Harper government releases action plan on violence against Aboriginal women
"These abhorrent acts of violence will not be tolerated"
The Conservative government has tabled a plan to combat violence against Aboriginal women and girls that commits to paying for support programs to help victims and their families, as well as the creation of a DNA-based missing persons index.
The federal status of women minister, Kellie Leitch, released the government’s Action Plan to Address Family Violence and Violent Crimes Against Aboriginal Women and Girls Sept. 15.
The plan flows from recommendations made by 16 MPs who sat last March on the Special Committee on Violence Against Indigenous Women.
The $25-million action plan — money already identified in the government’s 2014 budget — includes measures to be funded between 2015 and 2020:
• the development of more community safety plans across Canada, including the North and other regions identified as high risk in a recent report by Royal Canadian Mounted Police. That report confirmed that Aboriginal women in Canada suffer much higher rates of violent crime than non-Aboriginals;
• projects to break intergenerational cycles of violence and abuse, as well as initiatives to engage men and boys in efforts to denounce and prevent violence;
• victim services and assistance to victims and families; and,
• actions to share information and resources with communities and organizations, including regular reports on the action plan’s progress.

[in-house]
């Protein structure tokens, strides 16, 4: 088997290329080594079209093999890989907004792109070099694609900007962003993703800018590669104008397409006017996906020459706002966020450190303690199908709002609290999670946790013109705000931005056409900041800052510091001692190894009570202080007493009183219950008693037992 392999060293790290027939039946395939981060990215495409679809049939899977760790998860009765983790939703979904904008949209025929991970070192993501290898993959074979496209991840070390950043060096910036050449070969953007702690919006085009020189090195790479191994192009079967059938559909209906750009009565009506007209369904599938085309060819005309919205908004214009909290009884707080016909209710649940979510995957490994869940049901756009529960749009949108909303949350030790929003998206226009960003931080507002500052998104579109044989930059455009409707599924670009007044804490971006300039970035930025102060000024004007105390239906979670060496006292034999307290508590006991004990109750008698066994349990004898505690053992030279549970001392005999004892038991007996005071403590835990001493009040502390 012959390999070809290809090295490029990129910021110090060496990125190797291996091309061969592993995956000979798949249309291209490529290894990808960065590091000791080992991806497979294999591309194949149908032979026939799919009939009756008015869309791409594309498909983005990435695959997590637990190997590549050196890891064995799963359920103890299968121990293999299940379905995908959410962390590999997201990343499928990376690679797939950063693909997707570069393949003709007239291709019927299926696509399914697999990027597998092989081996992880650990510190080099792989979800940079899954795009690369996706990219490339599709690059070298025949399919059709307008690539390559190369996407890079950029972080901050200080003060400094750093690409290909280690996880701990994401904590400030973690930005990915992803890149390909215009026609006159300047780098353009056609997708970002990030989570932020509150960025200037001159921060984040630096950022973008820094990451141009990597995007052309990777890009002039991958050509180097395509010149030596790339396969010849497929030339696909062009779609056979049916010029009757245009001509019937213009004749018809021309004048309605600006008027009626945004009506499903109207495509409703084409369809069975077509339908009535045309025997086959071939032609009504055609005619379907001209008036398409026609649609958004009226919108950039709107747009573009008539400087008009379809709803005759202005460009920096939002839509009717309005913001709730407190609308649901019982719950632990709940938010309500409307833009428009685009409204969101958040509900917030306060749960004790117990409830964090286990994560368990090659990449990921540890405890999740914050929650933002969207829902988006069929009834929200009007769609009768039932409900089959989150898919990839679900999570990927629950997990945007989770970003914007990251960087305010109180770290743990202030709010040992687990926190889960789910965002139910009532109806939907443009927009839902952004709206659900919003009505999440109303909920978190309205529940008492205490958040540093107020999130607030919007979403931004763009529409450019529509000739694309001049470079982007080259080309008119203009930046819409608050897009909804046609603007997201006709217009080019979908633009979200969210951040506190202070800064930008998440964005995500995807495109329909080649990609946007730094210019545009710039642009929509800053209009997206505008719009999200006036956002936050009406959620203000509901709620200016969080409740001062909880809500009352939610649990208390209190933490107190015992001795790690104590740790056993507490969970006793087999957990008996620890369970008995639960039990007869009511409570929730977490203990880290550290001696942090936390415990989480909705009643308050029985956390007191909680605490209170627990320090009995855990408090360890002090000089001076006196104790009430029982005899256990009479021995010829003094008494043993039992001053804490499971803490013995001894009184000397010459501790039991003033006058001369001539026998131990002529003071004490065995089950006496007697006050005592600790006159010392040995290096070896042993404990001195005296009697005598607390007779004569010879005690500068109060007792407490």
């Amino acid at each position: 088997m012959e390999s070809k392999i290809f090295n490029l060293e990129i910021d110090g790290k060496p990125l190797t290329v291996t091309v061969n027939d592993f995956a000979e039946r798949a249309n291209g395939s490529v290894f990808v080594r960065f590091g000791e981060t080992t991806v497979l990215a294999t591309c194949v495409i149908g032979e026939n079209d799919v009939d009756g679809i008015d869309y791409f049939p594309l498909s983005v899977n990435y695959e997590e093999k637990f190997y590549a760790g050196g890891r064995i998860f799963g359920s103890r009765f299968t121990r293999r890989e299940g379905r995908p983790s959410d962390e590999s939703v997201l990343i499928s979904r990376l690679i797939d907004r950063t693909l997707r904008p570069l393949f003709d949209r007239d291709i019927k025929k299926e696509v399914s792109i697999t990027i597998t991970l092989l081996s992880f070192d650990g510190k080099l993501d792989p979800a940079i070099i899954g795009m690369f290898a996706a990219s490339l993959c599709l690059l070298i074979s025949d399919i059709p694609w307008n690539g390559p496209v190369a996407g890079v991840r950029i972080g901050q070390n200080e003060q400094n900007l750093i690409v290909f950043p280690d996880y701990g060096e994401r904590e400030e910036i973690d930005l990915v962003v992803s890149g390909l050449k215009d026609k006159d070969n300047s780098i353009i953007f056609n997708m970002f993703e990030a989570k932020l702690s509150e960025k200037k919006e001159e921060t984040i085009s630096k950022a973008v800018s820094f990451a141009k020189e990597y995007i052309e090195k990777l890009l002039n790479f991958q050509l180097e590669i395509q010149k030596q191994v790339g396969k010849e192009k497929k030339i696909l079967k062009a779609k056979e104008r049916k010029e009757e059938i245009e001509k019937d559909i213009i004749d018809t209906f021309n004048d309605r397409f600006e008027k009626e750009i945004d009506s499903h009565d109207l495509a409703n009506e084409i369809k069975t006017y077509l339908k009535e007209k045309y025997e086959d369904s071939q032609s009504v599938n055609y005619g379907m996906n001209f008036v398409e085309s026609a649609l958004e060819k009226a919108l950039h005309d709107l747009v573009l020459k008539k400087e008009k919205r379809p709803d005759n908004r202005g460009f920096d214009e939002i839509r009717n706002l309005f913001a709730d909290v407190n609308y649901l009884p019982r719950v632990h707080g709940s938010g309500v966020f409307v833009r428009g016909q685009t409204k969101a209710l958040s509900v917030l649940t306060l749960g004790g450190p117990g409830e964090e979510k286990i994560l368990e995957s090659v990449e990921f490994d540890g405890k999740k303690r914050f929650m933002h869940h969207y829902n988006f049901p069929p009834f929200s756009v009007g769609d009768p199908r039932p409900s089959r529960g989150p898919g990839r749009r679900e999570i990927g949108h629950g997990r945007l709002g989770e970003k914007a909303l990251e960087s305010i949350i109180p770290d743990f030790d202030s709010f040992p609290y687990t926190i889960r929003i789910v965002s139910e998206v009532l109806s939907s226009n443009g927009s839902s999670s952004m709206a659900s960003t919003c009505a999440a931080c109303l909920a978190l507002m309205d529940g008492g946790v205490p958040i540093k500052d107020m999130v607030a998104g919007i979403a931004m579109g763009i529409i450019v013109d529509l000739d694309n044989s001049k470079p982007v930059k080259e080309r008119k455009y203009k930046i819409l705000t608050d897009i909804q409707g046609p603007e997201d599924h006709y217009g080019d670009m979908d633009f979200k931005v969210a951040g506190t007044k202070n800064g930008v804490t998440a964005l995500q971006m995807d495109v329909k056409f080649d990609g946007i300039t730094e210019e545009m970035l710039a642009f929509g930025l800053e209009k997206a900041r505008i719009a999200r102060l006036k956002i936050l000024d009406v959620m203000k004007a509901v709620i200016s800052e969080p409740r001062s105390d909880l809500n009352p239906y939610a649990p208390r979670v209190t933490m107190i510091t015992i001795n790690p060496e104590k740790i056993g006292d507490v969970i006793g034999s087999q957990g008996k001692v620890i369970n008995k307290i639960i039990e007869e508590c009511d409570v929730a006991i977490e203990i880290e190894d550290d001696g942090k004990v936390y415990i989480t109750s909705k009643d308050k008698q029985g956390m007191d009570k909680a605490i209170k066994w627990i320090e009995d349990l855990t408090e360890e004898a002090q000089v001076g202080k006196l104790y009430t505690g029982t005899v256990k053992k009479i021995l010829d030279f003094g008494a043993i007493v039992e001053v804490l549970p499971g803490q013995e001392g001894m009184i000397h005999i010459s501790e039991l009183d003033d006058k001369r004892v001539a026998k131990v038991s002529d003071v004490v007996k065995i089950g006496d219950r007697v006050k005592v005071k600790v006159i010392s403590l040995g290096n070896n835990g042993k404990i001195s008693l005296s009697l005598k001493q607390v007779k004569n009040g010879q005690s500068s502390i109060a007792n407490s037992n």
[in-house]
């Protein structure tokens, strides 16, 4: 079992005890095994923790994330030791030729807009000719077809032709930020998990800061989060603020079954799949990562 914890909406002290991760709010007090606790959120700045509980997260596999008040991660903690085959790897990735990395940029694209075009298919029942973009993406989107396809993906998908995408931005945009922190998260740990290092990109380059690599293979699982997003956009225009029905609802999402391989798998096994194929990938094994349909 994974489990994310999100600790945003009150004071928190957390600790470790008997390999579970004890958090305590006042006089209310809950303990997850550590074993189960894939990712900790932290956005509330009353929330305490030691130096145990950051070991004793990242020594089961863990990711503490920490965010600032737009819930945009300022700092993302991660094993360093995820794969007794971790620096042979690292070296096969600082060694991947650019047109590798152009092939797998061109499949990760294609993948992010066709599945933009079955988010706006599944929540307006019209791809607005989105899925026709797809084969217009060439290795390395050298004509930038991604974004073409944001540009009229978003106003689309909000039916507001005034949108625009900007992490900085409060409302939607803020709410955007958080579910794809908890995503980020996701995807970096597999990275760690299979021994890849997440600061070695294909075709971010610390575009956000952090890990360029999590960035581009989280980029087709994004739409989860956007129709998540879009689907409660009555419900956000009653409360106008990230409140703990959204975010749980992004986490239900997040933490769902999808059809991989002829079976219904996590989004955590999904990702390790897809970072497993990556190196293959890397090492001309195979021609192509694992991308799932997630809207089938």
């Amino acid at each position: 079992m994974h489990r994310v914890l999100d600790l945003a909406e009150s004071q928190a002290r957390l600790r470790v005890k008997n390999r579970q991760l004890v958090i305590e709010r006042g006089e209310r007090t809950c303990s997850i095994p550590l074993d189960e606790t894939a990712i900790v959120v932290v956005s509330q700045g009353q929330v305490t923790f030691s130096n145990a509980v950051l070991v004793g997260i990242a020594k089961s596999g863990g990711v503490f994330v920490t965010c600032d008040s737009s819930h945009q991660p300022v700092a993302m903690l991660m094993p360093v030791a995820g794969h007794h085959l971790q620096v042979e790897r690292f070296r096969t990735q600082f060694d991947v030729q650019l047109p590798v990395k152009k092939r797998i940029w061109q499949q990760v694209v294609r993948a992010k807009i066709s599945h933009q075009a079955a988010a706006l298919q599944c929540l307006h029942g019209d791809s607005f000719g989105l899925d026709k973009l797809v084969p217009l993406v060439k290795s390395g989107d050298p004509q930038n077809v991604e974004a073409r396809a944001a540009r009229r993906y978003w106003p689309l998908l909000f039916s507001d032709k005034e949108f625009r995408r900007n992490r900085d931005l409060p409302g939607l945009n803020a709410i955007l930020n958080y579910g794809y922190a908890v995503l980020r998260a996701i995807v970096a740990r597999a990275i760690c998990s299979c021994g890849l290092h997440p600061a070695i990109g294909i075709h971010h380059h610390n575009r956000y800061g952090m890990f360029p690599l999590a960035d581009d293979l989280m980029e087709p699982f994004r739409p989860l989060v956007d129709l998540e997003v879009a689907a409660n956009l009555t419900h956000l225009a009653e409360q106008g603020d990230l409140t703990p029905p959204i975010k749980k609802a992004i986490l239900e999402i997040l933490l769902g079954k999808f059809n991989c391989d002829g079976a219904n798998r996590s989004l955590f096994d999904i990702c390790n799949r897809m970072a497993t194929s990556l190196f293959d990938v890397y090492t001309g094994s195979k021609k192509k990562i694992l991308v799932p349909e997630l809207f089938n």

In addition to that $25 million, the federal government says it will also commit to:
• funding shelters and family violence prevention activities ($158 million over five years);
• supporting the creation of a DNA-based missing persons index “to help bring closure to families of missing persons ($8.1 million); and,
• and continued support of police investigations through the National Centre for Missing Persons and Unidentified Remains.
“Canada is a country where those who break the law are punished; where penalties match the severity of crimes committed; and where the rights of victims are recognized,” Leitch said in a Sept. 15 release.
“That is why our government is releasing an action plan that brings together a range of measures to address violence against Aboriginal women and girls. These abhorrent acts of violence will not be tolerated.”
But the government’s new action plan fell short of one initiative that a number of Aboriginal groups and opposition parts continue to call on the Conservation government for — a national public inquiry into missing and murdered aboriginal women.
The Conservative government has repeatedly denied the need for such an inquiry.
During his recent Northern tour, Prime Minister Stephen Harper told a press conference that the issue of missing or murdered Aboriginal women should not be viewed as a sociological phenomenon, but rather as a crime – one that police can deal with.
The RCMP’s report released last May revealed many details about the perpetrators of Aboriginal women homicides. For example, in 89 per cent of cases, they were male; in 44 per cent of cases, they took drugs or alcohol before the incident and in 92 per cent of cases, victims were murdered by a family member or acquaintance.
The report also found that 225 cases of missing and murdered Aboriginal women and girls remain unsolved today.